I discussed this very subject with Joe only the other day (though I don't recall which injectors he was asking about, the impedances were very similar). He had come across a car with 12 ohm impedance which had been running for some time without issue.
Here's the (electronics engineer hat on) deal.
1) current through a circuit is proportional to the loop resistance of the circuit - in this case, the current therefore would increase by about 33%.
2) power dissipated in a circuit is equal to the voltage across that circuit multiplied by the current - so the power dissipated by each injector will be around 16W, most of which is absorbed through the manifold and the fuel flowing through the injector. We can assume that Lucas are happy with that sort of load.
3) the injectors are switched on using a transistor in series with the injector coil. That transistor - one per injector - is in the ECU housing. The transistor is always either off (and dissipating no power) or hard on, with a voltage drop of about 0.2v (guessing here from 1990's power transistor spec; I don't know which transistor is actually used) and so when it's turned on, the power dissipated by the transistor's internal resistance will be around 200mW; no great problem as it's bolted on to a heat sink on the case of the ALU.
4) the bad news: between those two extremes, the transistor is either switching on or off, and it can't do that instantaneously. The time it takes to do that depends on the transistor characteristics (which I don't know), the circuit configuration (which I don't know) and the speed the engine is running. While it's switching, it's not a switch, it's another resistor in the circuit and it's dissipating like mad. As the engine runs faster, the proportion of the time that it spends in this switching time vs either on or off increases, so the worst time is when you're running maximum revs - where each transistor would be dissipating around 33% more than the ECU was designed to...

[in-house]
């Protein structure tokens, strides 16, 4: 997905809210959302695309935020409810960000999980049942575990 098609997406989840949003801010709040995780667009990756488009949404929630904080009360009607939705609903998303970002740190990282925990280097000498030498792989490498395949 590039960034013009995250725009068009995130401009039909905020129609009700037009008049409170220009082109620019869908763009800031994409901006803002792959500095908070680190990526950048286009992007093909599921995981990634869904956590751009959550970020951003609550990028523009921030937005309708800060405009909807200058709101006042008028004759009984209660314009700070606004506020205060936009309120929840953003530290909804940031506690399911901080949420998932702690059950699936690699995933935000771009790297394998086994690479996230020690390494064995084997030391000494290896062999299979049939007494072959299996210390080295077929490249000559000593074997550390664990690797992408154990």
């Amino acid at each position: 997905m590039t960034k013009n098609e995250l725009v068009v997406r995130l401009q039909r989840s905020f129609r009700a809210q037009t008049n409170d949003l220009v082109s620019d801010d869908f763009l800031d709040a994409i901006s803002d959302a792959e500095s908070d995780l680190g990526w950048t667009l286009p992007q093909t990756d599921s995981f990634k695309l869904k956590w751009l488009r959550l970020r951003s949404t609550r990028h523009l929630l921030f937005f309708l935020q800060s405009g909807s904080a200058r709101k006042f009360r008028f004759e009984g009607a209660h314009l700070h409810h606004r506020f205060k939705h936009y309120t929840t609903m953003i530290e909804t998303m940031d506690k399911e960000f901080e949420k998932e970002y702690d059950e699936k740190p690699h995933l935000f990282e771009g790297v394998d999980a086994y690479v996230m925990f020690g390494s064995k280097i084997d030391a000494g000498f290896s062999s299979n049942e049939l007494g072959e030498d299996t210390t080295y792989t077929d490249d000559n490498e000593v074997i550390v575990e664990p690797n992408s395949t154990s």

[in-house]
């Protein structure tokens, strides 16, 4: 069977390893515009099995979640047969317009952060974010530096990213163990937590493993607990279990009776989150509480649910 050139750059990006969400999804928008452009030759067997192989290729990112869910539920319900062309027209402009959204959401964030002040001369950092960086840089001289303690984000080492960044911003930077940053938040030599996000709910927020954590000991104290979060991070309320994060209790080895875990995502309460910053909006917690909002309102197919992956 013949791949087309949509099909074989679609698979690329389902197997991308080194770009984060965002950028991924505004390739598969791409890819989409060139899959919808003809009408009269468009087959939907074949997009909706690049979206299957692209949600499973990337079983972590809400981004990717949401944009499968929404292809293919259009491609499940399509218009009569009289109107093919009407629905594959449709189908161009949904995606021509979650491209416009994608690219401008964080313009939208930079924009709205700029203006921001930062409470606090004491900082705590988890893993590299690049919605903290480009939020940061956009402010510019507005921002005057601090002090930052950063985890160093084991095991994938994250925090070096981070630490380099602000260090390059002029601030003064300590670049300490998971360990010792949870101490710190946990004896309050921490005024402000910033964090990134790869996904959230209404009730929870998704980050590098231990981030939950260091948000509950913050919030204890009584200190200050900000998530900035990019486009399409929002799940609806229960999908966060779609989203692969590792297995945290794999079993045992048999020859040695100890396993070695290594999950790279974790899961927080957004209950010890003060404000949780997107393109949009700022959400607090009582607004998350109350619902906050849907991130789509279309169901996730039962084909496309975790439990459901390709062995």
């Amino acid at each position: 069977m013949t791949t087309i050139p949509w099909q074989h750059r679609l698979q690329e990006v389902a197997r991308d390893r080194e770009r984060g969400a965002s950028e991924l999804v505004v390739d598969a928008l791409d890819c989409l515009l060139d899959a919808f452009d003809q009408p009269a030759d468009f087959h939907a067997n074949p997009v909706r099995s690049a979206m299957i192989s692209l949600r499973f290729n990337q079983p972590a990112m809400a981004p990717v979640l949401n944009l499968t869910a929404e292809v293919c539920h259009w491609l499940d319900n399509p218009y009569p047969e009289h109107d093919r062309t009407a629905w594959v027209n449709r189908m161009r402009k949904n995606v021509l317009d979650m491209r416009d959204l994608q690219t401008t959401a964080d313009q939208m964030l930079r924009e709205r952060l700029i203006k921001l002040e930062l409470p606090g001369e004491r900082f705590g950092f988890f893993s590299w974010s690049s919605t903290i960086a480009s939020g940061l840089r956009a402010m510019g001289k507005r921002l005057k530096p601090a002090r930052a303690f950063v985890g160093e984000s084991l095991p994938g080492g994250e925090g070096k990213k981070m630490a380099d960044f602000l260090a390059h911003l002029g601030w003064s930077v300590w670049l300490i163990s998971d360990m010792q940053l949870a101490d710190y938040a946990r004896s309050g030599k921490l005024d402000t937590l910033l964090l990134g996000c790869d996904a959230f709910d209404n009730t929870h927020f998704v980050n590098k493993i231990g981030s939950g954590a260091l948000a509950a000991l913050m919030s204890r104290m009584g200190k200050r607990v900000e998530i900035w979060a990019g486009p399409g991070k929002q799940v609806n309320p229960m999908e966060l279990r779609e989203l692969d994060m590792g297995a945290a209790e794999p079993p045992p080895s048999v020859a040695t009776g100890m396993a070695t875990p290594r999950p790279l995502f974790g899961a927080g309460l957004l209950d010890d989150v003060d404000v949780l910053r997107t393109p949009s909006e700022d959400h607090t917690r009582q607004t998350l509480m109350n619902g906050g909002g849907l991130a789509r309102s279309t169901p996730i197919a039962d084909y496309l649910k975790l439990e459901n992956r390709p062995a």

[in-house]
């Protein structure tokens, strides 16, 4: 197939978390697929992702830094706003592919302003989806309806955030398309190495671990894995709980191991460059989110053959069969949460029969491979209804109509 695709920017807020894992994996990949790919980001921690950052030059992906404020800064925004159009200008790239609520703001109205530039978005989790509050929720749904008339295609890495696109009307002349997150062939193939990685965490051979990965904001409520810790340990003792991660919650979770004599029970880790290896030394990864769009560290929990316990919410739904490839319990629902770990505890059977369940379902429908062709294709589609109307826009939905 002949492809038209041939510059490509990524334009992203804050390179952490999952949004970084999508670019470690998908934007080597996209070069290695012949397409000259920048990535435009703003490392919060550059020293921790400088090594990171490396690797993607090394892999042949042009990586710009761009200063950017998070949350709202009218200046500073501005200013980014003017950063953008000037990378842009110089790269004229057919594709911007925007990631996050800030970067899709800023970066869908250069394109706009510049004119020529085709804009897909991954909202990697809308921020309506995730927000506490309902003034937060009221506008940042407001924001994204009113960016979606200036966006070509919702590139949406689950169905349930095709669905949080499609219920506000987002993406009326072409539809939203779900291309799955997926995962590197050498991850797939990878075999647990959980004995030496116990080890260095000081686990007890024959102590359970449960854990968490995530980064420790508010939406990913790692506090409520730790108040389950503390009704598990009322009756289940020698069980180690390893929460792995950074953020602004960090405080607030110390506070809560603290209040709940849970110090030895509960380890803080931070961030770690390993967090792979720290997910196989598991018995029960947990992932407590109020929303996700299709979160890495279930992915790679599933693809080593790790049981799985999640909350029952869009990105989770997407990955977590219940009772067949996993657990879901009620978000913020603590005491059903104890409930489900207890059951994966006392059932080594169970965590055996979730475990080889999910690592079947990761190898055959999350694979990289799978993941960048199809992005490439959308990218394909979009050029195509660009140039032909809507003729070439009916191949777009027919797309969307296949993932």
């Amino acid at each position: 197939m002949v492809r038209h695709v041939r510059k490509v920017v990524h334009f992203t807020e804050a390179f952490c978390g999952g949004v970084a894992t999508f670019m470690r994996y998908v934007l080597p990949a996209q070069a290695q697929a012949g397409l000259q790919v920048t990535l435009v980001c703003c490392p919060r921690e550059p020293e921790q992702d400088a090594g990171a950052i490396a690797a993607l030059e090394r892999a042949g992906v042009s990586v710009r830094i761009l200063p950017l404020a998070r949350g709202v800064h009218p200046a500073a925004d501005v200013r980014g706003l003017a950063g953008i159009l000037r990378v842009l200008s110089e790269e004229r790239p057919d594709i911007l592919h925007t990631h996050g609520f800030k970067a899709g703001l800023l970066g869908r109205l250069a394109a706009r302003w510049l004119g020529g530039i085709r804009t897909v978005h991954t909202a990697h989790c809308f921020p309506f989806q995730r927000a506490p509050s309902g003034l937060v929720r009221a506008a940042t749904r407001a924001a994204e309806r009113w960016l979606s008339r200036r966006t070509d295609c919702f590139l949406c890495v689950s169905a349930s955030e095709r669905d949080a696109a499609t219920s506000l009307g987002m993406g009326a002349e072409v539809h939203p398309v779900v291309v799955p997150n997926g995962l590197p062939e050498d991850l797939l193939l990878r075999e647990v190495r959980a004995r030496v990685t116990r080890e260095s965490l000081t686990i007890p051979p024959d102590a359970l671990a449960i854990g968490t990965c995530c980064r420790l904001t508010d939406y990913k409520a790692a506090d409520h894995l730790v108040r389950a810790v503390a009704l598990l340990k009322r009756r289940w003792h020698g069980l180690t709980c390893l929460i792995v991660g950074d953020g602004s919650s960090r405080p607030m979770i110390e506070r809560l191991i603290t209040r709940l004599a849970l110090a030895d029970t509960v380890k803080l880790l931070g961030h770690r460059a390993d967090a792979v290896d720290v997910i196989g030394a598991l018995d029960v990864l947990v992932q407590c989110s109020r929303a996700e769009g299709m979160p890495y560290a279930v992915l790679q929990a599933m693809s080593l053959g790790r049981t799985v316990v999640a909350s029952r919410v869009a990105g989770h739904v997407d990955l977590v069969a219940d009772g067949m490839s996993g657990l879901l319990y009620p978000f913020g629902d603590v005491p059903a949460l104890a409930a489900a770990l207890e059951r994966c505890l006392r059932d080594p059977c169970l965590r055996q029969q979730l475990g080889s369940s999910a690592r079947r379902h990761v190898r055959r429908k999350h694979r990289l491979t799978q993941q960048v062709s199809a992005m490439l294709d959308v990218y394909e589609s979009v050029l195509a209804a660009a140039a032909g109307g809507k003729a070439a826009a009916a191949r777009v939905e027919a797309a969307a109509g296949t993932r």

Ok, we do have a couple of points: first that Joe knows of at least one case where they have been successfully run for some time (I don't know how long). Secondly, no designer worth his salt would use transistors running particularly close to their limits, particularly where the environment in which they would operate is so harsh, and where they're expected to work for decades. Personally, I'd spec at least two hundred percent overload, and try and get five hundred past the production engineers (they're more expensive!).
So, my *BEST GUESS*, no guarantees, is that at normal speeds there will be no issues. I'd check the ECU after a fast run with the correct injectors and see if it got too hot to touch; if it does, I would be very wary of changing to those lower impedance injectors. If it feels ok, change them and then do the same test. 'Too hot to touch' is about 60C at the heatsink, so the transistor cores will be at maybe 80 or 90C. Most electronics are specified for 0-70C, those for cars from -20 to +85. Running components at elevated temperature degrades their operation... make you own mind up
p.s. Injectors with impedances in the 10-14 ohm range are referred to as 'high impedance'. Don't even think about fitting 'low impedance' injectors with an impedance of around an ohm.